STORY: "A Winter Memory" by Jim Sullivan
[I'm happy to publish story-files that I get "over the transom" when they have some kind of OYB vibe. This one is sentimental but actually plain and direct, about the memory of a way of life that thankfully still persists despite the deadly-exploitive commercial forces working against it. I note that the action described connects people of several ages and times-of-life. Note how ANY modern social-exploitive-consumer trend instead is divisive and corrosive on all relations, seeking only to segregate or enhance images. Swap the vacation south idea for video games or anything else keeping northern kids indoors and shopping.]
A WINTER MEMORY
by Jim Sullivan
A friend informed me last week that he's taking his wife and thee kids on a ten-day trip, over the Christmas and New Year's holidays, to Florida. "I'm happy for you and your wife," I said. But I didn't tell him how sad I felt for his children.
His comment, you see, had reminded me of my youth many winters ago. Then, I lived in a small town in Michigan. And those days are still vivid to me.
I had a best buddy back there. His parents were affluent. and they used to take my pal and his younger brother to Florida for a couple of weeks every Christmas. Rather than being envious of my friend, I felt downright sorry for him. I even considered him to be truly underprivileged. My reasons were ample.
Winter in the Midwest, more than any other season, was a kid's time of the year. We could hardly wait for our first major snowfall that came around the holidays. Already out of school on Christmas vacation, we had all the time in the world to play in the white powder. And we longed to do so.
Our little community, nestled on the shore of Lake Huron, could lay claim to some of the finest sledding terrain around: huge bluffs looking out over the water. And with minor manmade refinements, the bluffs were perfect for tobogganing, too.
Naturally, then, whenever we could round up a buddy or two, we'd grab our sleds or toboggans, and every kid back then had one or the other, and head for the bluffs. There, we'd slide down the slopes (they seemed like the Alps) and trudge back up (when they really felt like the Alps) for hours and hours.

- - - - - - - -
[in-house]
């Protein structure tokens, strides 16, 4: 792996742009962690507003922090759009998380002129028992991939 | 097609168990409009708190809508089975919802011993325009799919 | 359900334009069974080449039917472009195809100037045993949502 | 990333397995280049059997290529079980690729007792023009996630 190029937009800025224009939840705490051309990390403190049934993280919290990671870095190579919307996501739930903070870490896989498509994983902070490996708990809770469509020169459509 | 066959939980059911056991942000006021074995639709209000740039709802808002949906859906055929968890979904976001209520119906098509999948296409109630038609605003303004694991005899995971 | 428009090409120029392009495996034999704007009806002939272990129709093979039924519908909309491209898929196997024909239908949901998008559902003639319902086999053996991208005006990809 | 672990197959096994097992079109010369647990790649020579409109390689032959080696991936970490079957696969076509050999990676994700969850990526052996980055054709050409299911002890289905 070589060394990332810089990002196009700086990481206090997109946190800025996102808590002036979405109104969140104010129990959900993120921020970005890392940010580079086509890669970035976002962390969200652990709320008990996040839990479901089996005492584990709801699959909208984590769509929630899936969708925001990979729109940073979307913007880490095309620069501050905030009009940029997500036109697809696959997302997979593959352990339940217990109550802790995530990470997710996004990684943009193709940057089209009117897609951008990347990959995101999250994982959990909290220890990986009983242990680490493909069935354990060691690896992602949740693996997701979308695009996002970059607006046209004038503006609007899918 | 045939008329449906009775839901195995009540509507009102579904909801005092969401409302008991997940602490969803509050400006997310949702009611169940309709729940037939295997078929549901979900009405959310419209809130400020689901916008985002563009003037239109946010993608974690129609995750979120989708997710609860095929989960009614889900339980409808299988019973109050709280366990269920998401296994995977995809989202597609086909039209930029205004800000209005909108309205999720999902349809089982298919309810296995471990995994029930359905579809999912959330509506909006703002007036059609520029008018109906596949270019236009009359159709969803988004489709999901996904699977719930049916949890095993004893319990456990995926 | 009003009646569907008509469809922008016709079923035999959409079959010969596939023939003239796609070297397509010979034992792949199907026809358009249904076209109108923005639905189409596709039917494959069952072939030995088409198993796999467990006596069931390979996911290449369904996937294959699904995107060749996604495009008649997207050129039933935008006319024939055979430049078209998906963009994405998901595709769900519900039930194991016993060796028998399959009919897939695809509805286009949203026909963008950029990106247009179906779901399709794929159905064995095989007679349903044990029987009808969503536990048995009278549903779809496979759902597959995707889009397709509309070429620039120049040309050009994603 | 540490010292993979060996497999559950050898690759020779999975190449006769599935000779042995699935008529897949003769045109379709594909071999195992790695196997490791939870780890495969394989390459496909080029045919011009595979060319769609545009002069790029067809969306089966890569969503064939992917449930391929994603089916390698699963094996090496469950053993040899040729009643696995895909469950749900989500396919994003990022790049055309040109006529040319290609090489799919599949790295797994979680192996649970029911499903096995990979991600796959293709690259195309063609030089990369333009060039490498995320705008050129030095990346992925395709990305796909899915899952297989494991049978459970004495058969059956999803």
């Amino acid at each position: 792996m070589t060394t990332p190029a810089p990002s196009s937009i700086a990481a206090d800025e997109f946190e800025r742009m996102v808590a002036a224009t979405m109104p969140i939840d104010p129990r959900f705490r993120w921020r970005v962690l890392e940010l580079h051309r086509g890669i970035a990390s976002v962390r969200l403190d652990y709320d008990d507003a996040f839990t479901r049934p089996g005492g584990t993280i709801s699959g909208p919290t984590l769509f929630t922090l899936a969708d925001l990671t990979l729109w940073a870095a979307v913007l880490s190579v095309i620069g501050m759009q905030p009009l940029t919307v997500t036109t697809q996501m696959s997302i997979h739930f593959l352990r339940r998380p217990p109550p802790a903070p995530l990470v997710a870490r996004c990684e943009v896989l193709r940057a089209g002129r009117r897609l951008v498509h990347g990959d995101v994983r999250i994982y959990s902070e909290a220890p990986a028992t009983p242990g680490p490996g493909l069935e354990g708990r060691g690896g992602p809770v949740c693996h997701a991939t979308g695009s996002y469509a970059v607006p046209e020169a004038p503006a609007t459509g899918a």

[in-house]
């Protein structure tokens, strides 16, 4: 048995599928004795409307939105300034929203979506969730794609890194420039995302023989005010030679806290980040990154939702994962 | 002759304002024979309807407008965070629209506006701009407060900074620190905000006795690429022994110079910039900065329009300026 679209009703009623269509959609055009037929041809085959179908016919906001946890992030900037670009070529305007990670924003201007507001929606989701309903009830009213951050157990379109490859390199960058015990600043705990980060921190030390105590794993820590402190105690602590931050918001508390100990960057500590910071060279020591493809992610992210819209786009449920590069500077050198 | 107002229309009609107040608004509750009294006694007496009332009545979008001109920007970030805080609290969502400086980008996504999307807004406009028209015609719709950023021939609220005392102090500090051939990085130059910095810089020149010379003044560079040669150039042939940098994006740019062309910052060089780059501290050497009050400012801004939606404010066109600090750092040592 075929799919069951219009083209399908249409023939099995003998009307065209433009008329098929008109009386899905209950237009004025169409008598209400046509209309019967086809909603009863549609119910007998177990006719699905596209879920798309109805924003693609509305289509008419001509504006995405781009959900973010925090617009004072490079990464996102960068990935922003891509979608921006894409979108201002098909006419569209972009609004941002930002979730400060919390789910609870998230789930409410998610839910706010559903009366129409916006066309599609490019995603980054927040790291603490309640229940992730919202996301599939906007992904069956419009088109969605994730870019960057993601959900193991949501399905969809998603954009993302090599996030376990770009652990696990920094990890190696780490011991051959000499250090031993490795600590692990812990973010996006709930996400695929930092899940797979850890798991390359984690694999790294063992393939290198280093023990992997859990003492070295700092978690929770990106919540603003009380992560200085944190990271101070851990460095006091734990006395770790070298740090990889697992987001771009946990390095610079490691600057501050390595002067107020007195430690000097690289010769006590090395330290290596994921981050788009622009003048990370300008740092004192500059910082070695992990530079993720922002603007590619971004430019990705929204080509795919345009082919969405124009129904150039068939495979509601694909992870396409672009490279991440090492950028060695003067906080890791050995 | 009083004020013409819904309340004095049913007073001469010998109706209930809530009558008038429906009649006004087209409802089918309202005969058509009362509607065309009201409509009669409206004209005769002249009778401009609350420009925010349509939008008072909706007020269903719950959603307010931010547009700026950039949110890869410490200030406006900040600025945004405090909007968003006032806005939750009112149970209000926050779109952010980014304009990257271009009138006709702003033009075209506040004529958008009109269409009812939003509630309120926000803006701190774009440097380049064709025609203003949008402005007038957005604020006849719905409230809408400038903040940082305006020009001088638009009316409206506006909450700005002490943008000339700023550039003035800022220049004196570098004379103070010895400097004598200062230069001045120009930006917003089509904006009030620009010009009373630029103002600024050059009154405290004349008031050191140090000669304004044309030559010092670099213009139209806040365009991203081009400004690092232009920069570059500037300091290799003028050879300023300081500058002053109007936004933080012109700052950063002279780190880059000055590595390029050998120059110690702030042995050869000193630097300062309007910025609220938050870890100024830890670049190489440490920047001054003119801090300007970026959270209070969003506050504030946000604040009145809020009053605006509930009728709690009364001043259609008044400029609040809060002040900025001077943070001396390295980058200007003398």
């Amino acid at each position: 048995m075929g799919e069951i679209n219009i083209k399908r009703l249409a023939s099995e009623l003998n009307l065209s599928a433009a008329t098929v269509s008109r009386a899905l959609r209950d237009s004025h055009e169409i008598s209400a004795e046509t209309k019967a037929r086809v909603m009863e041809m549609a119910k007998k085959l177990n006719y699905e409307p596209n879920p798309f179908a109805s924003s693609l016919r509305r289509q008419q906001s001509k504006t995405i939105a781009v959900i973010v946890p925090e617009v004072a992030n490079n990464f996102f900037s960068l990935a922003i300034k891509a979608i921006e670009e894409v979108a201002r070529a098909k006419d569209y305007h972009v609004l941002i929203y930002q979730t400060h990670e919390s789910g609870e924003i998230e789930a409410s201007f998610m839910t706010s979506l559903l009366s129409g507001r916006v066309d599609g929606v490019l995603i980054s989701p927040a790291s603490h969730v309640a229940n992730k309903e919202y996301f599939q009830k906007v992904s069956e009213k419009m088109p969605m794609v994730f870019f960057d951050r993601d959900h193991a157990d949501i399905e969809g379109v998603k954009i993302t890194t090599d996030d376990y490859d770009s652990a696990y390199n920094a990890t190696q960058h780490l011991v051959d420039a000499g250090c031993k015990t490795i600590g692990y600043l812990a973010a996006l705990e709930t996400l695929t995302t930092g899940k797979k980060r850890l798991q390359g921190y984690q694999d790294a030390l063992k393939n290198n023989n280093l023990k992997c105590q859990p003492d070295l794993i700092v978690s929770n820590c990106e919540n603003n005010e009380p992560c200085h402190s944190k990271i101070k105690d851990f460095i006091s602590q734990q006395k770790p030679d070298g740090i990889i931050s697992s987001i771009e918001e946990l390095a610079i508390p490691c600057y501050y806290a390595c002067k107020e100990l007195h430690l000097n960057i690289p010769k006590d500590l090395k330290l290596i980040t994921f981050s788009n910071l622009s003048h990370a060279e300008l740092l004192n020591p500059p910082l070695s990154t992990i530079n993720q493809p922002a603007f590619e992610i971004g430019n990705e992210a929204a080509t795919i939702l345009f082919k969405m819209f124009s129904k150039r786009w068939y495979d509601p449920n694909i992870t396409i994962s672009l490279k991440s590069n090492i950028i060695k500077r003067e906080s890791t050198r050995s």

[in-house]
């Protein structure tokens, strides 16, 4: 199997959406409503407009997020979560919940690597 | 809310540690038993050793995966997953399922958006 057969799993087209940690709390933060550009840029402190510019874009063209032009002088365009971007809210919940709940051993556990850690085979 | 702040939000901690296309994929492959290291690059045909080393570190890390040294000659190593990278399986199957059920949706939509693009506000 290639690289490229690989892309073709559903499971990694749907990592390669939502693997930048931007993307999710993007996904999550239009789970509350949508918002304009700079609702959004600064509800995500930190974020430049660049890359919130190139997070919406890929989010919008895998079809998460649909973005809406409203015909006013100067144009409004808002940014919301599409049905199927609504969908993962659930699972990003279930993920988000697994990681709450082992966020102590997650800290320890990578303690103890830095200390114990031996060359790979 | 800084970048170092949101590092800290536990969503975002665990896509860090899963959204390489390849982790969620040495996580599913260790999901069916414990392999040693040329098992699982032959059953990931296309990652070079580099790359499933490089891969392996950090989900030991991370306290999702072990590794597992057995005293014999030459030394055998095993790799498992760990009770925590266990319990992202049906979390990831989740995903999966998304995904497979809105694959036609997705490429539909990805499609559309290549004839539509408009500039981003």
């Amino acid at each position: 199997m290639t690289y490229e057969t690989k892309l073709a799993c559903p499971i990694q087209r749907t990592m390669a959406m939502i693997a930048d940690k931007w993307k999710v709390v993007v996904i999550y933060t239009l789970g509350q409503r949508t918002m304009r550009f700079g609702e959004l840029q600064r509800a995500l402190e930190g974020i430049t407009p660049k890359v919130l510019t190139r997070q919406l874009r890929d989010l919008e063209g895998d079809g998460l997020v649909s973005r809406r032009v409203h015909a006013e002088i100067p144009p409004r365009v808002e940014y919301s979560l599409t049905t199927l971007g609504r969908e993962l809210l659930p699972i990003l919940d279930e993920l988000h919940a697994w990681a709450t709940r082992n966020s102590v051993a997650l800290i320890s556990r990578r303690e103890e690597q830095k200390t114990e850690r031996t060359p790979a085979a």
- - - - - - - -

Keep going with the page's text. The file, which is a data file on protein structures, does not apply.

All the while we played there, our bodies got colder and redder until parts turned blue. Despite this freezing, colorful experience, no one wanted to go home. Eventually, though, one by one, the snow and ice encrusted, unfeeling kids would quit going down the bluffs. Silently, then, each shuffled awkwardly, and quietly, sniffling for home, dragging a sled or the like behind.
We kids must have presented a disturbing scene to our poor mothers upon our return. Red faces, teary eyes, blue lips and ear lobes, runny noses, and snow and ice all over. And a lot of the former and some of the latter filled out boots, too. Then it was sheer relief to shed our winter garb. Most of it ended up in a heap, unfortunately, dripping melting snow and ice, on mom's clean floor.
After wiping our faces, not to mention our noses, on wet sleeves from discarded shirts, we'd wrap dry blankets around ourselves to try and get warm while sitting in front of the radio, which was tuned to our favorite programs. And as we thawed, our formerly cold skin, particularly on the legs, became extremely itchy. But no amount of rubbing or scratching could satisfy it.
Some time later, the itching would stop, and we'd be nice and toasty. Helping us to get that way was mother's always delicious, ever steaming hot chocolate with a large marshmellow floating, and melting, on top.
Winter snow also provided another boon to kids. Older folks needed to have their driveways and walks shoveled. That meant we could earn some cold, hard cash, allowing us to buy Christmas presents for others. The money helped pay for those extra holiday goodies we liked to buy for ourselves, too.
Mother, however, could be a temporary obstacle to our moneymaking. She always wanted us to shovel our own sidewalks and driveway first. And she wanted us to do it for nothing!
On those rare occasions when it didn't snow for the holidays, we could often count on extremly cold weather. That meant we'd have ice skating, at least. Hockey could be played, also. And that was fun. Later, in our teen years, when boys discovered girls, we'd have ice skating parties in the cold, crisp air after dark. The only lights provided at our improvised skating rink, except for that coming from the moon, was from a huge bonfire that we kept burning nearby. Its flames alo gave us warmth, but it wasn't our only source of heat.
Many a boy and girl got his or her first kiss at such a gathering. Warm hearts, fortunately, made up for the typically cold, blue lips encountered around the rink. No wonder we steamed when we breathed.
But a white Christmas or, at minimum, a cold, brisk Yuletide season was the biggest and best thing a kid would miss if he went South with his parents. These holidays just wouldn't seem right, at least to a Midwesterner, if he or she spent them in a hot, palm-tree filled state.
Admittedly, back in them days, Florida didn't have a Disneyland. But even now that it does, it still doesn't have a real Midwestern winter holiday. Until it does, I'll continue to feel sorry for kids who have to go there for Christmas.